Skip to Main Content

News Center

$2 Million Grant Investigates Diversity, Recruitment, and Retention in Aging Research

Collaboration between the Schools of Pharmacy and Medicine aims to develop strategies other investigators can use to help recruit and retain older adults and diverse populations in research.

Dr. C. Daniel Mullins speaks to a roundtable of stakeholders during the kick-off meeting for the new grant.

By Malissa Carroll
October 22, 2019

Daniel Mullins, PhD, professor and chair of the Department of Pharmaceutical Health Services Research (PHSR) at the University of Maryland School of Pharmacy, and Jay Magaziner, PhD, MSHyg, professor and chair of the Department of Epidemiology and Public Health at the University of Maryland School of Medicine, have been awarded a three-year, $2 million grant from the National Institute on Aging (NIA) to examine diversity, recruitment, and retention in aging research. They will lead a collaborative team that includes researchers, community members, and other stakeholders to develop evidence-based strategies that investigators can use to help recruit and retain older adults and diverse populations in research, and establish a registry of West Baltimore community members who are willing to participate in NIA-funded clinical research studies.

“As co-principal investigators, Dr. Magaziner and I are excited to lead this stellar A-team collaboration that will help us determine the best strategies and methods for enhancing diversity in aging research,” says Mullins, who also serves as executive director of The Patient-Centered Involvement in Evaluating the Effectiveness of Treatments (PATIENTS) Program at the School of Pharmacy. “We want to facilitate effective bi-directional learning throughout this study, and learn from our community members what approaches they believe will work best in their communities, as well as have them learn from us about the importance of research and how participation can help them, their families, and their communities.”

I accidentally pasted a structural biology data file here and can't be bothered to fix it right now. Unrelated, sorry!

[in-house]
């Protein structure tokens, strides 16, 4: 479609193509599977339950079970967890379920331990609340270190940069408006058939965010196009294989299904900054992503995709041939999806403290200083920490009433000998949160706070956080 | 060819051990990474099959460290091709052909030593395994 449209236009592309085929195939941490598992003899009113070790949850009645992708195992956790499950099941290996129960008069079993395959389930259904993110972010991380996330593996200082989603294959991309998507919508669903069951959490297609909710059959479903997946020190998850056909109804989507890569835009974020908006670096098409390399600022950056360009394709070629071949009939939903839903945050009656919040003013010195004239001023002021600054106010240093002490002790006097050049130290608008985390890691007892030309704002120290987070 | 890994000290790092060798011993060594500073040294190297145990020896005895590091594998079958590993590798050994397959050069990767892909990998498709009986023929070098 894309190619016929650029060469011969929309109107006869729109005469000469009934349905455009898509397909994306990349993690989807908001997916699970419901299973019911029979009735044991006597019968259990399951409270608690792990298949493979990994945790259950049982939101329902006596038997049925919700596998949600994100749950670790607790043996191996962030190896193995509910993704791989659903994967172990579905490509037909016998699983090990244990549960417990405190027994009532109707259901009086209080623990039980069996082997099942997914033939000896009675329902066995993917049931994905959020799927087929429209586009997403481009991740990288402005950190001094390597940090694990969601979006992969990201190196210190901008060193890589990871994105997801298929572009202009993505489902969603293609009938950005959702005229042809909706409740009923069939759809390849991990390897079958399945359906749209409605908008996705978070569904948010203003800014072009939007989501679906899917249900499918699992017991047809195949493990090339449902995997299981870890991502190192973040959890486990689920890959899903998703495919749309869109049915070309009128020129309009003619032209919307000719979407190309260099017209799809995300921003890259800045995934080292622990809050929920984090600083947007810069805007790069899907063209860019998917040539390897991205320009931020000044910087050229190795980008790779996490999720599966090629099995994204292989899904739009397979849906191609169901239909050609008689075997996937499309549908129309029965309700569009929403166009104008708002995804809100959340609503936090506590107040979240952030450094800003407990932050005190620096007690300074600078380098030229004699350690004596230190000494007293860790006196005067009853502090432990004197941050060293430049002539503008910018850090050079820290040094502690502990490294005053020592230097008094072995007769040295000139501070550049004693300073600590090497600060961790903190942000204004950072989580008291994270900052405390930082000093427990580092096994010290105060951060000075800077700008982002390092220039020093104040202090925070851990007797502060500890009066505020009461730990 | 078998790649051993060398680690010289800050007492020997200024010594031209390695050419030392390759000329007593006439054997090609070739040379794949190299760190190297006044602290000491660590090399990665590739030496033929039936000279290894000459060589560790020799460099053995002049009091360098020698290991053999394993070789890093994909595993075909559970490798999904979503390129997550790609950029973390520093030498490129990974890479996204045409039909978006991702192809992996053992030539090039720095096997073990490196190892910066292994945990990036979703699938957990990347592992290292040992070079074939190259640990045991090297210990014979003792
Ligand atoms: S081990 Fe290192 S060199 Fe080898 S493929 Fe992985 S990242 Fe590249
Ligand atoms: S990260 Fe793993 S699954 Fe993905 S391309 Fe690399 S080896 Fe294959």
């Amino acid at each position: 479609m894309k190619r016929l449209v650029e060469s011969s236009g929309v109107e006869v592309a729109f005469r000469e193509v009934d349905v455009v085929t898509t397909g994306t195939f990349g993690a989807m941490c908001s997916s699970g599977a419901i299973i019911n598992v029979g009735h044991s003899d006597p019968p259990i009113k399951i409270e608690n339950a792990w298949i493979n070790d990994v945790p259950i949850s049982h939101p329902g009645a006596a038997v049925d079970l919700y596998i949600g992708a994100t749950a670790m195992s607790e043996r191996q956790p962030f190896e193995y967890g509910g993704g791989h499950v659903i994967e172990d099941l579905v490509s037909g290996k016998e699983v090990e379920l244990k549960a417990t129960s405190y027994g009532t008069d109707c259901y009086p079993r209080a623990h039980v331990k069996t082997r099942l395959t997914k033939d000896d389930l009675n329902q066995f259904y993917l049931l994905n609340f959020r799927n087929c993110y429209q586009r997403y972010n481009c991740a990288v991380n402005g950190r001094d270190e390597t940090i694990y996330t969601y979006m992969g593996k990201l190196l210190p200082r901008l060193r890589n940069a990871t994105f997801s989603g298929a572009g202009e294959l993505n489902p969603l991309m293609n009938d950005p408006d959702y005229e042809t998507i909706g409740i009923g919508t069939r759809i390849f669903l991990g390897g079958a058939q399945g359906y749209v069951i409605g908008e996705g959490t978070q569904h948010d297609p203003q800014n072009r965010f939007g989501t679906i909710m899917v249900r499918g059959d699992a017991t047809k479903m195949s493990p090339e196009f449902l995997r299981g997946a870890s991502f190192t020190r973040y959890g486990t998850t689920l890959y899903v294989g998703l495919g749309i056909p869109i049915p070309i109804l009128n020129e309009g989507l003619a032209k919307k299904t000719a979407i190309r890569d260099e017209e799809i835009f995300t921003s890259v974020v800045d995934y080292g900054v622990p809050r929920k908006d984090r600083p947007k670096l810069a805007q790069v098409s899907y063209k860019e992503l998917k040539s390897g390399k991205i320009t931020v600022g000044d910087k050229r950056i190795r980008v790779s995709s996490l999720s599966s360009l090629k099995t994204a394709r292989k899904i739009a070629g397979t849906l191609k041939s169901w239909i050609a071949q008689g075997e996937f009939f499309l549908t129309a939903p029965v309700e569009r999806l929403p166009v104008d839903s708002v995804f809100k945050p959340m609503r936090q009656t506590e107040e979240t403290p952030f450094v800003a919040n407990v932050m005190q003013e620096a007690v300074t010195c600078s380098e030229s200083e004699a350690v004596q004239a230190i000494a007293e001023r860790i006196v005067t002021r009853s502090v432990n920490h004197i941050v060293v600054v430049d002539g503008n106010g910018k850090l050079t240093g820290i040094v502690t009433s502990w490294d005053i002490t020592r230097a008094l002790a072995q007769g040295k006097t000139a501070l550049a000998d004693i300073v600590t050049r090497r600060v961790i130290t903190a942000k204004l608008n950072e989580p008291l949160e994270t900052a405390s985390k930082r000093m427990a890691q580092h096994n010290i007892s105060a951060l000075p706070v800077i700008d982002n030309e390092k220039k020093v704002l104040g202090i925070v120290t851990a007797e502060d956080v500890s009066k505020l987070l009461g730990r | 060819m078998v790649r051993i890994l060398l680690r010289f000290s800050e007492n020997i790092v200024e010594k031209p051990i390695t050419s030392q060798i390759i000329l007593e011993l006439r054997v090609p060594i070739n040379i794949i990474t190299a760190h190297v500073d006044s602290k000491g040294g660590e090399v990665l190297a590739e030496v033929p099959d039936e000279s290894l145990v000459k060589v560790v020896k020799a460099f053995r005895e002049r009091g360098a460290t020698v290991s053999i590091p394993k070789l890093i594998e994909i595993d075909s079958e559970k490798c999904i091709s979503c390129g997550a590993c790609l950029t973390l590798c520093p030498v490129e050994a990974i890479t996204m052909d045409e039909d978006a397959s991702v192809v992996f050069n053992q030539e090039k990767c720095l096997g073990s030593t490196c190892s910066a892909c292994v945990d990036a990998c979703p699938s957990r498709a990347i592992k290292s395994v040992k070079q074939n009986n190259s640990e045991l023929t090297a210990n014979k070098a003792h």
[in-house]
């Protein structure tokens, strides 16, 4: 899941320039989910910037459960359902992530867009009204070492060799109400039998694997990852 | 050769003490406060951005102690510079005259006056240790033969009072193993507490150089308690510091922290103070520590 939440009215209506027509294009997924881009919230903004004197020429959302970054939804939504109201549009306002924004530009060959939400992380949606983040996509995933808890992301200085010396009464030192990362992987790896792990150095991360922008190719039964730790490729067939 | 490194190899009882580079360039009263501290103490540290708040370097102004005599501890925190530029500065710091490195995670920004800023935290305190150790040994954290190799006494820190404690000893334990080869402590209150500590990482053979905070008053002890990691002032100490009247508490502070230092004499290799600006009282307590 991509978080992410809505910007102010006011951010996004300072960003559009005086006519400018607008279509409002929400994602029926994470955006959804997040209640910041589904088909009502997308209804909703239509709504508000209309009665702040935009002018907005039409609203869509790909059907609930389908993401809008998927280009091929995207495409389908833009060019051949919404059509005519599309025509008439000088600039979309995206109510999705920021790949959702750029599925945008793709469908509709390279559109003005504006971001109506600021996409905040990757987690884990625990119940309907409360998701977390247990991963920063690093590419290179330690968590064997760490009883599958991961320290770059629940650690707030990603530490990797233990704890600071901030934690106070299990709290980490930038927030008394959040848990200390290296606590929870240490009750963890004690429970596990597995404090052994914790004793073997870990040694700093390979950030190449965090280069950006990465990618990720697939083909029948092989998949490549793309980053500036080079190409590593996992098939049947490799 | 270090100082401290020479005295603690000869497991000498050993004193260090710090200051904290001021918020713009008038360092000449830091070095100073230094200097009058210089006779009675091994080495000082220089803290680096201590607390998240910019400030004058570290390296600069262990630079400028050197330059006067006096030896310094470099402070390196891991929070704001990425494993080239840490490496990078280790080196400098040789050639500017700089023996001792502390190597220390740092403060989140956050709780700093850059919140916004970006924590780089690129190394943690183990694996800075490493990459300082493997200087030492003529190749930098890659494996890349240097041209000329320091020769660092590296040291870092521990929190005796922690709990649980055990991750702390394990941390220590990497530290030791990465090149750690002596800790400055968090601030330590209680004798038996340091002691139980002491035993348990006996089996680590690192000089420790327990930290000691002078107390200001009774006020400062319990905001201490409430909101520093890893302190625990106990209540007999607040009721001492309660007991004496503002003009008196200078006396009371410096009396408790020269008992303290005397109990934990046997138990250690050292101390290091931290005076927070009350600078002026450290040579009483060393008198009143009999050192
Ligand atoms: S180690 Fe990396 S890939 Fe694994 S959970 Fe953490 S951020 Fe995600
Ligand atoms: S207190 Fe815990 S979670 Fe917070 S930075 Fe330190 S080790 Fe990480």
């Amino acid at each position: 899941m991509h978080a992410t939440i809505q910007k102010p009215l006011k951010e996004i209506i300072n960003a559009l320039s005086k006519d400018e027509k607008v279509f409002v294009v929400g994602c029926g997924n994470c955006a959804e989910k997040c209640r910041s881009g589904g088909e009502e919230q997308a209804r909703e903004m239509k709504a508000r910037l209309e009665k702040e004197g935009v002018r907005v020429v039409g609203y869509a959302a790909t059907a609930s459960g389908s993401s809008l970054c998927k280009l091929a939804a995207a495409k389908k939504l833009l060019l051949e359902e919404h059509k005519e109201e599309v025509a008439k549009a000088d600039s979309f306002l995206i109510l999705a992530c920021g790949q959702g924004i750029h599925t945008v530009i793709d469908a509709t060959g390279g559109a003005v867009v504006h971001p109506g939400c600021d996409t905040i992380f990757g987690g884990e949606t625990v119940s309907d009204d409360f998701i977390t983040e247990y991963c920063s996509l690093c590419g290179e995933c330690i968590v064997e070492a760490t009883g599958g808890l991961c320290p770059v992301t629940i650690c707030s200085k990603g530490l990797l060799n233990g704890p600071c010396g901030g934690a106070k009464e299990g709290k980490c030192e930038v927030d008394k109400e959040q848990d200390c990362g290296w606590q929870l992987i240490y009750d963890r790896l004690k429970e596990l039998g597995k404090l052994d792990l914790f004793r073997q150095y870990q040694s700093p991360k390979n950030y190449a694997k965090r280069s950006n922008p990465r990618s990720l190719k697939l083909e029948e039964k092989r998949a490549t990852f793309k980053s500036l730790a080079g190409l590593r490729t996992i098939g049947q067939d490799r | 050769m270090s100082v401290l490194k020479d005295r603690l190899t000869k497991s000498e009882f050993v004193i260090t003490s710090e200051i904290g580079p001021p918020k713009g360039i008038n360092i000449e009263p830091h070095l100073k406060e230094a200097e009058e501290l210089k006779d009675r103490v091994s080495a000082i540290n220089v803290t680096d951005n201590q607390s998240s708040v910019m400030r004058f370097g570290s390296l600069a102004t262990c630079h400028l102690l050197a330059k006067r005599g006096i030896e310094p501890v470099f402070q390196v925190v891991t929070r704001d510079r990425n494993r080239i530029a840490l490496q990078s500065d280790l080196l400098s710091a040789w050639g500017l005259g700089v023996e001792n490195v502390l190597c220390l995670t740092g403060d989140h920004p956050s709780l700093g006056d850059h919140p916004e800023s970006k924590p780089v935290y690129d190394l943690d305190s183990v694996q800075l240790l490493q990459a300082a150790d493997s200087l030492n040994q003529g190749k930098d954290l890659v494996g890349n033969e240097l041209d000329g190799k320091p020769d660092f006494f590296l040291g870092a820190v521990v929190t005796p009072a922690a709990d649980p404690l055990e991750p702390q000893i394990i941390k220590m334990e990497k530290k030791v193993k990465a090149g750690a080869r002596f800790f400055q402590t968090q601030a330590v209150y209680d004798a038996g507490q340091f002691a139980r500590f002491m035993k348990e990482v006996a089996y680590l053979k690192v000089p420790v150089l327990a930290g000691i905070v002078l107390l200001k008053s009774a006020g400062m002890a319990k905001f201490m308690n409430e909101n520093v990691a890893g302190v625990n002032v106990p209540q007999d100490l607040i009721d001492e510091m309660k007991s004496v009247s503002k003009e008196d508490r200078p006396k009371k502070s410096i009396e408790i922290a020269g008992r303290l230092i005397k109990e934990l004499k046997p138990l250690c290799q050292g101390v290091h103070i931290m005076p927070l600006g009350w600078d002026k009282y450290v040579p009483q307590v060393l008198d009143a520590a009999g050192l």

Research has demonstrated that medications, medical devices, and behavioral interventions can be made safer and more effective for all people when clinical studies include diverse populations. However, addressing the wide range of physical, socioeconomic, and other barriers that prevent individuals from aging populations, as well as underserved populations, from participating in these studies remains a challenge for many researchers. Building on the pioneering patient engagement efforts led by The PATIENTS Program and cutting-edge research conducted by faculty in the Center for Research on Aging at the School of Medicine, this project uses a collaborative team-based approach to address existing knowledge gaps and assess the effectiveness of strategies designed to increase diversity among older adult participants in clinical research studies.

“Most medications and therapies are tested and brought to market based on studies conducted not only in younger people, but in a relatively homogeneous group of volunteers,” says Magaziner, who also serves as director of the Center for Research on Aging. “These are typically individuals who have never been diagnosed with a chronic illness and who are able to easily travel to and from the location where the study is being conducted, which is often not an accurate representation of the majority of people who will use these drugs in the real world.”

He adds, “Fortunately, times are changing. There is now a big push to include not only older adults in research, but also individuals from more diverse populations. Thanks to the expertise of The PATIENTS Program and the Center for Research on Aging, we will be able to have an impact in this important area.”

The study will use a mixed-methods approach that leverages both qualitative and quantitative methodologies to test and compare recruitment and retention strategies. It will primarily focus on three populations that are not often engaged in clinical research studies: older African Americans, older adults with disabilities, and older adults who cannot leave their homes.